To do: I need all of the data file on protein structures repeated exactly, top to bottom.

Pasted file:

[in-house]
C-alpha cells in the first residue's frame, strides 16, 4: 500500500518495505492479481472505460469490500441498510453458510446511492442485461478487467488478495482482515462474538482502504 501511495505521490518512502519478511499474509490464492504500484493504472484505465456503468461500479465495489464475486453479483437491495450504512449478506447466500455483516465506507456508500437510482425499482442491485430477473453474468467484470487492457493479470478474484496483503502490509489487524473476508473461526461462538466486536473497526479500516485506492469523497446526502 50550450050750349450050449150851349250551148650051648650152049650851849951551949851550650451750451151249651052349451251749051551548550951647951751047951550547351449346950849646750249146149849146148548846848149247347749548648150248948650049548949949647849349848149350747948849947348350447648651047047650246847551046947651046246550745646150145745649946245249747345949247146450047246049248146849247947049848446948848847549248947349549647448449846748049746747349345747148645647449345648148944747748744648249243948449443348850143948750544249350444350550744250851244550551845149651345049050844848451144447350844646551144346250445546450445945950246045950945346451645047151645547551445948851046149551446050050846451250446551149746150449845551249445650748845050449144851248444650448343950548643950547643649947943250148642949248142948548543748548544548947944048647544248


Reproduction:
[in-house]
C-alpha cells in the first residue's frame, strides 16, 4: 500500500518495505492479481472505460469490500441498510453458510446511492442485461478487467488478495482482515462474538482502504 501511495505521490518512502519478511499474509490464492504500484493504472484505465456503468461500479465495489464475486453479483437491495450504512449478506447466500455483516465506507456508500437510482425499482442491485430477473453474468467484470487492457493479470478474484496483503502490509489487524473476508473461526461462538466486536473497526479500516485506492469523497446526502 50550450050750349450050449150851349250551148650051648650152049650851849951551949851550650451750451151249651052349451251749051551548550951647951751047951550547351449346950849646750249146149849146148548846848149247347749548648150248948650049548949949647849349848149350747948849947348350447648651047047650246847551046947651046246550745646150145745649946245249747345949247146450047246049248146849247947049848446948848847549248947349549647448449846748049746747349345747148645647449345648148944747748744648249243948449443348850143948750544249350444350550744250851244550551845149651345049050844848451144447350844646551144346250445546450445945950246045950945346451645047151645547551445948851046149551446050050846451250446551149746150449845551249445650748845050449144851248444650448343950548643950547643649947943250148642949248142948548543748548544548947944048647544248